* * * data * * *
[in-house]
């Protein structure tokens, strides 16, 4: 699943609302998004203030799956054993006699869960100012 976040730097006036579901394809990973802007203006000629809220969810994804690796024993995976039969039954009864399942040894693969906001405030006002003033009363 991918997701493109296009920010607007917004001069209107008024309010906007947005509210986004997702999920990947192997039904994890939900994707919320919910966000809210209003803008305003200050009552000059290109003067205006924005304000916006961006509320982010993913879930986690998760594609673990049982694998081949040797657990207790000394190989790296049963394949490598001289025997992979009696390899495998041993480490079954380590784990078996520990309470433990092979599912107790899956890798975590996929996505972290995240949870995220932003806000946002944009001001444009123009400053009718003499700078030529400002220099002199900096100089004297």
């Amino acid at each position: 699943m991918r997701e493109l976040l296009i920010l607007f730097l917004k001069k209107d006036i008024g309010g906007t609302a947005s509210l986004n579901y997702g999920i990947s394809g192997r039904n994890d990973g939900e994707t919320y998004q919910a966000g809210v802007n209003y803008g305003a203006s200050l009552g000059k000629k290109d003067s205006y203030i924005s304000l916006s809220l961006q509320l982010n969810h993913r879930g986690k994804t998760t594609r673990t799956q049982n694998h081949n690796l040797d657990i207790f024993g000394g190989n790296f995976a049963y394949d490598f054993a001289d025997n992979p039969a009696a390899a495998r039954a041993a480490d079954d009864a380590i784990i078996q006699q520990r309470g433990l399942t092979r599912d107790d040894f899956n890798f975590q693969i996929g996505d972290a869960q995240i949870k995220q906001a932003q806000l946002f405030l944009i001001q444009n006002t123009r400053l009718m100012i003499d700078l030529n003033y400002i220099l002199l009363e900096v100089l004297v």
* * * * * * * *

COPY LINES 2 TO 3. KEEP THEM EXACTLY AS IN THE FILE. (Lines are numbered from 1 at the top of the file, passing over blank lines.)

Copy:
């Protein structure tokens, strides 16, 4: 699943609302998004203030799956054993006699869960100012 976040730097006036579901394809990973802007203006000629809220969810994804690796024993995976039969039954009864399942040894693969906001405030006002003033009363 991918997701493109296009920010607007917004001069209107008024309010906007947005509210986004997702999920990947192997039904994890939900994707919320919910966000809210209003803008305003200050009552000059290109003067205006924005304000916006961006509320982010993913879930986690998760594609673990049982694998081949040797657990207790000394190989790296049963394949490598001289025997992979009696390899495998041993480490079954380590784990078996520990309470433990092979599912107790899956890798975590996929996505972290995240949870995220932003806000946002944009001001444009123009400053009718003499700078030529400002220099002199900096100089004297």
């Amino acid at each position: 699943m991918r997701e493109l976040l296009i920010l607007f730097l917004k001069k209107d006036i008024g309010g906007t609302a947005s509210l986004n579901y997702g999920i990947s394809g192997r039904n994890d990973g939900e994707t919320y998004q919910a966000g809210v802007n209003y803008g305003a203006s200050l009552g000059k000629k290109d003067s205006y203030i924005s304000l916006s809220l961006q509320l982010n969810h993913r879930g986690k994804t998760t594609r673990t799956q049982n694998h081949n690796l040797d657990i207790f024993g000394g190989n790296f995976a049963y394949d490598f054993a001289d025997n992979p039969a009696a390899a495998r039954a041993a480490d079954d009864a380590i784990i078996q006699q520990r309470g433990l399942t092979r599912d107790d040894f899956n890798f975590q693969i996929g996505d972290a869960q995240i949870k995220q906001a932003q806000l946002f405030l944009i001001q444009n006002t123009r400053l009718m100012i003499d700078l030529n003033y400002i220099l002199l009363e900096v100089l004297v």